In one preferred embodiment, the gas detector monitors gases present in the atmosphere in which the detector is located. The gas detector is well suited for use in a variety of applications and for detecting the presence and/or amount of gas in a variety of locations including, e.g., rooms, sterilization chambers, vacuum chambers, air circulation and recirculation passageways and systems, pipelines, HVAC, air quality applications, vents, industrial equipment, petrochemical applications (e.g., oil rigs), power plants, and various outdoor environments.
For applications that include a flowing gas, the gas detector can be positioned in parallel or in series with a stream of gas. If desired, the sample can be forcibly pushed or pulled through the gas detector using any suitable device including, e.g., mechanical, hydraulic, and air driven devices.
The gas detector is suitable for detecting a variety of gases and vapors including, e.g., gases and vapors that include a carbon hydrogen bond including, e.g., gases and vapors of hydrocarbons (e.g., methane, ethane, propane, butane, 1-butene, hexane, heptane, octane, dimethyl propane, isobutene, ethylene, propylene, benzene, ethyl benzene, xylene, toluene), alcohols (e.g., methanol, ethanol, propanol, and cyclohexanol), clycohexanone, ethylene oxide, carbon dioxide, carbon monoxide, nitrous oxide, water vapor, vapors of other compounds, and combinations thereof.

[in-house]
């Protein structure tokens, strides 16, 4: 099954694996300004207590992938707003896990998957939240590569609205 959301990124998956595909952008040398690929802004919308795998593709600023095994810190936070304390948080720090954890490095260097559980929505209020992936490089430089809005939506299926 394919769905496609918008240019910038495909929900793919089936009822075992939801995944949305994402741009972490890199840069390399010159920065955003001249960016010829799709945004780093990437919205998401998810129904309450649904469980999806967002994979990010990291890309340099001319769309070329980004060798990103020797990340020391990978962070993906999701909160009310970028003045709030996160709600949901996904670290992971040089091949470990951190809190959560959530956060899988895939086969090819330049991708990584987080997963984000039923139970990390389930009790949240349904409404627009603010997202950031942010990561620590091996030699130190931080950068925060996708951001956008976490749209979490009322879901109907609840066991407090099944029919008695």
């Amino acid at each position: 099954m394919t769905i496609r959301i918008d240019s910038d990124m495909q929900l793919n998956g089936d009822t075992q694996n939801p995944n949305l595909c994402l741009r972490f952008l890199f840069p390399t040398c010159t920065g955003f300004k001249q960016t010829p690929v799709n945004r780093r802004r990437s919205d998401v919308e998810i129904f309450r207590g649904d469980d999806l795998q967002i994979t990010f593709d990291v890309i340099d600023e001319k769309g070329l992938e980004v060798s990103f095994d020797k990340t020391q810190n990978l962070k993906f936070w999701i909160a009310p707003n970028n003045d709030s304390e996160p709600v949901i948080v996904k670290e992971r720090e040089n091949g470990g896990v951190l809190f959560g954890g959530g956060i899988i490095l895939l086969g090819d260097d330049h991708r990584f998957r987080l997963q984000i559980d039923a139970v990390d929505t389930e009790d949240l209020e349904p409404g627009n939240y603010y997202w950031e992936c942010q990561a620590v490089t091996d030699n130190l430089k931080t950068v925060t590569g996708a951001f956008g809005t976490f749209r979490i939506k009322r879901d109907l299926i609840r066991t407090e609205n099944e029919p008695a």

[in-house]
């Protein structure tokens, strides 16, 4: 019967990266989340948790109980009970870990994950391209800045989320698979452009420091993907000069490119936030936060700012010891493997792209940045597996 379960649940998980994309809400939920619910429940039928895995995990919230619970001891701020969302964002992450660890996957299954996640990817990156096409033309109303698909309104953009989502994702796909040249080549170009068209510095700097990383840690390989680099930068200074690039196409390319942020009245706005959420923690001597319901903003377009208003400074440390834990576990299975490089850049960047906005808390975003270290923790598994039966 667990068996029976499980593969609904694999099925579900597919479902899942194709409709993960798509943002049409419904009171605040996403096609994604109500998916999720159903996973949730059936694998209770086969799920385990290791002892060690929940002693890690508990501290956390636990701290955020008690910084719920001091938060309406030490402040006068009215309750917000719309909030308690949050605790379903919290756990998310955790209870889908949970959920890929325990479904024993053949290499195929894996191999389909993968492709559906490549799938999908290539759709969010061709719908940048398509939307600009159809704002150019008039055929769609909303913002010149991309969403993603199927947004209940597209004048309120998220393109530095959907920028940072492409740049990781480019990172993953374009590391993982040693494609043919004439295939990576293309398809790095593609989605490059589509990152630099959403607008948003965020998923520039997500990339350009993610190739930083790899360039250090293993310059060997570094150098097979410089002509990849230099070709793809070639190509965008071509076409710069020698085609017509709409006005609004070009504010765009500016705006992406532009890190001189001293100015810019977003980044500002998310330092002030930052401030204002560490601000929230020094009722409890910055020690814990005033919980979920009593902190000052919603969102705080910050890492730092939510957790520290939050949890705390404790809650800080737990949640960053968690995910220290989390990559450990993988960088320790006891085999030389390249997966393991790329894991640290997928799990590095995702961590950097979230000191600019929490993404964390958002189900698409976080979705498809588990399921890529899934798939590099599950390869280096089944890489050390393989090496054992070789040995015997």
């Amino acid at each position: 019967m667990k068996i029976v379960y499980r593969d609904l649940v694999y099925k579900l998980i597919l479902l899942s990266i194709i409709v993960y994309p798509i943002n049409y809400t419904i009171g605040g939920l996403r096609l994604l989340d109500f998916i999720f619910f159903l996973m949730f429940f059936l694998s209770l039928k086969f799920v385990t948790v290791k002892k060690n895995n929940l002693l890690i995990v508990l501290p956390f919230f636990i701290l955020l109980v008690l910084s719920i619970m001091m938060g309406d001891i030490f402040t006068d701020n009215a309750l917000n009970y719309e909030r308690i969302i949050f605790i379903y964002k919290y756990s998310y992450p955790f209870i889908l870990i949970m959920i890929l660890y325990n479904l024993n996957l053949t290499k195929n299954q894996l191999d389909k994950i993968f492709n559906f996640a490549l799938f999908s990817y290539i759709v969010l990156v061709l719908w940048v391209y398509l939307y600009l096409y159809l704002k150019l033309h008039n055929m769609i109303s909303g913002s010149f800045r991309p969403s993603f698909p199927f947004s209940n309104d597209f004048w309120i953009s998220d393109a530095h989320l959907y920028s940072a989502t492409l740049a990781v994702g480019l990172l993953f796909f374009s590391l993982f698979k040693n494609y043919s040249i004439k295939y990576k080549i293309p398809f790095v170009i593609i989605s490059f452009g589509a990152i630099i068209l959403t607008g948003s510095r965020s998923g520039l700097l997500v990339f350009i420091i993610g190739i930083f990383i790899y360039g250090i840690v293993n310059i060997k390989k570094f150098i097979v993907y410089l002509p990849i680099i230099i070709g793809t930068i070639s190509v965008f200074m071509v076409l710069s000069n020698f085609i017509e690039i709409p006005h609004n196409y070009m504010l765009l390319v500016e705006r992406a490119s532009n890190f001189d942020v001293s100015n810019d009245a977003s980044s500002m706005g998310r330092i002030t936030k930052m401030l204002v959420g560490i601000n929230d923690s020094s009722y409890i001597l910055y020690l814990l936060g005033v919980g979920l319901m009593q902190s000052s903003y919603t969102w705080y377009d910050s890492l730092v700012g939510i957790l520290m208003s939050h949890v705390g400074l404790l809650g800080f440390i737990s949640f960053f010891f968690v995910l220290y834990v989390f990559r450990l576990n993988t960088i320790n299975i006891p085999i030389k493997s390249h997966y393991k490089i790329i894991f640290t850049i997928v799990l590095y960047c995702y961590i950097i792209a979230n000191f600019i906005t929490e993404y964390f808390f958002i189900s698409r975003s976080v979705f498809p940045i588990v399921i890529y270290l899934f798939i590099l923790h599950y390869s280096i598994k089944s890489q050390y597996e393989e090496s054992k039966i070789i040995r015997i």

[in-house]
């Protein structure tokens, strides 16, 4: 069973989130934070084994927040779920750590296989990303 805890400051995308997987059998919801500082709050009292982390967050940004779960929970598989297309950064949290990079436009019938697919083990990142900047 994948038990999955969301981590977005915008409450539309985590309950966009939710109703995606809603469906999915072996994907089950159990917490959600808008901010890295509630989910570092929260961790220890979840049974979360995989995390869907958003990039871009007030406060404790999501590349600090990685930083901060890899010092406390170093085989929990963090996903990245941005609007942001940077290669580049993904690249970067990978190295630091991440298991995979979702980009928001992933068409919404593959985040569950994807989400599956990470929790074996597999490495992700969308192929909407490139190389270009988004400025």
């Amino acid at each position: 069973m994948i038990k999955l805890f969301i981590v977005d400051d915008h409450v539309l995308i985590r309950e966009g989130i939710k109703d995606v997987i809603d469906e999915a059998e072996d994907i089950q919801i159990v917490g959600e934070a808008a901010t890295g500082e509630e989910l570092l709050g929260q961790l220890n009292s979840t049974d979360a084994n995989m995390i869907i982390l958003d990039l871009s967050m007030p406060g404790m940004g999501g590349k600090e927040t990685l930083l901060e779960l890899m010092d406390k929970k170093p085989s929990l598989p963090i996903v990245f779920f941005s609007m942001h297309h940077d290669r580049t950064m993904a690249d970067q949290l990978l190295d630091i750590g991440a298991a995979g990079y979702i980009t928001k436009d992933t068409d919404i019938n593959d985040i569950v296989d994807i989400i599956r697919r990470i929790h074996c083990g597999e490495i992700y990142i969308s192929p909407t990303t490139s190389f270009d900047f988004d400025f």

The first analytical detector 54, the second analytical detector 56, the first reference detector 58, and the second reference detector 60 are housed in a receptacle 52. A first set of interference filters 64, 66 is positioned such that the infrared radiation 62 transmitted through the gaseous sample passes through the interference filters 64, 66 before reaching the analytical detectors 54, 56, respectively. The interference filters 64, 66 of the first set of filters transmit infrared radiation of a first predetermined band of wavelengths. The first predetermined band of wavelengths is selected based upon the type of gas that is to be detected by the analytical detectors 54, 56.
A second set of interference filters 68, 70 is positioned such that infrared radiation passes through the interference filters 68, 70 of the second set before reaching the reference detectors 58, 60. The interference filters 68, 70 of the second set of filters transmit infrared radiation of a second predetermined band of wavelengths. The second predetermined band of wavelengths is selected such that radiation at the second predetermined band of wavelengths is not absorbed by the gaseous sample 46 in the sample chamber 30.